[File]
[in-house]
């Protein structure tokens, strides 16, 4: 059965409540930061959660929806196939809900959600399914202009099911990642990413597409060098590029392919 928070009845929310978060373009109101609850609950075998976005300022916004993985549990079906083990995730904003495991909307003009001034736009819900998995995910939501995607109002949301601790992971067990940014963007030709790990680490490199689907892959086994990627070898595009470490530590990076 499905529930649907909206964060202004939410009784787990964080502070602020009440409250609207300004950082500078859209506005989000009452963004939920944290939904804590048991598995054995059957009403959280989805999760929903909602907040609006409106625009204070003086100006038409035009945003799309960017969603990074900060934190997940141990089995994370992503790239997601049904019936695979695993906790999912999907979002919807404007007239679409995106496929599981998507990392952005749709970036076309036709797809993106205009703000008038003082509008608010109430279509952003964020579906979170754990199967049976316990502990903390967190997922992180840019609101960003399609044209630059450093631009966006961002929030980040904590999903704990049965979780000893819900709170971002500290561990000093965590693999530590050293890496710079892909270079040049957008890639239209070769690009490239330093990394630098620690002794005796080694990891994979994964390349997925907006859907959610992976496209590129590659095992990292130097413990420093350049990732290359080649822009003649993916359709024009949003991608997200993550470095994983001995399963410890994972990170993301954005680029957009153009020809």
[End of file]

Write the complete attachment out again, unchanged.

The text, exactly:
[in-house]
């Protein structure tokens, strides 16, 4: 059965409540930061959660929806196939809900959600399914202009099911990642990413597409060098590029392919 928070009845929310978060373009109101609850609950075998976005300022916004993985549990079906083990995730904003495991909307003009001034736009819900998995995910939501995607109002949301601790992971067990940014963007030709790990680490490199689907892959086994990627070898595009470490530590990076 499905529930649907909206964060202004939410009784787990964080502070602020009440409250609207300004950082500078859209506005989000009452963004939920944290939904804590048991598995054995059957009403959280989805999760929903909602907040609006409106625009204070003086100006038409035009945003799309960017969603990074900060934190997940141990089995994370992503790239997601049904019936695979695993906790999912999907979002919807404007007239679409995106496929599981998507990392952005749709970036076309036709797809993106205009703000008038003082509008608010109430279509952003964020579906979170754990199967049976316990502990903390967190997922992180840019609101960003399609044209630059450093631009966006961002929030980040904590999903704990049965979780000893819900709170971002500290561990000093965590693999530590050293890496710079892909270079040049957008890639239209070769690009490239330093990394630098620690002794005796080694990891994979994964390349997925907006859907959610992976496209590129590659095992990292130097413990420093350049990732290359080649822009003649993916359709024009949003991608997200993550470095994983001995399963410890994972990170993301954005680029957009153009020809």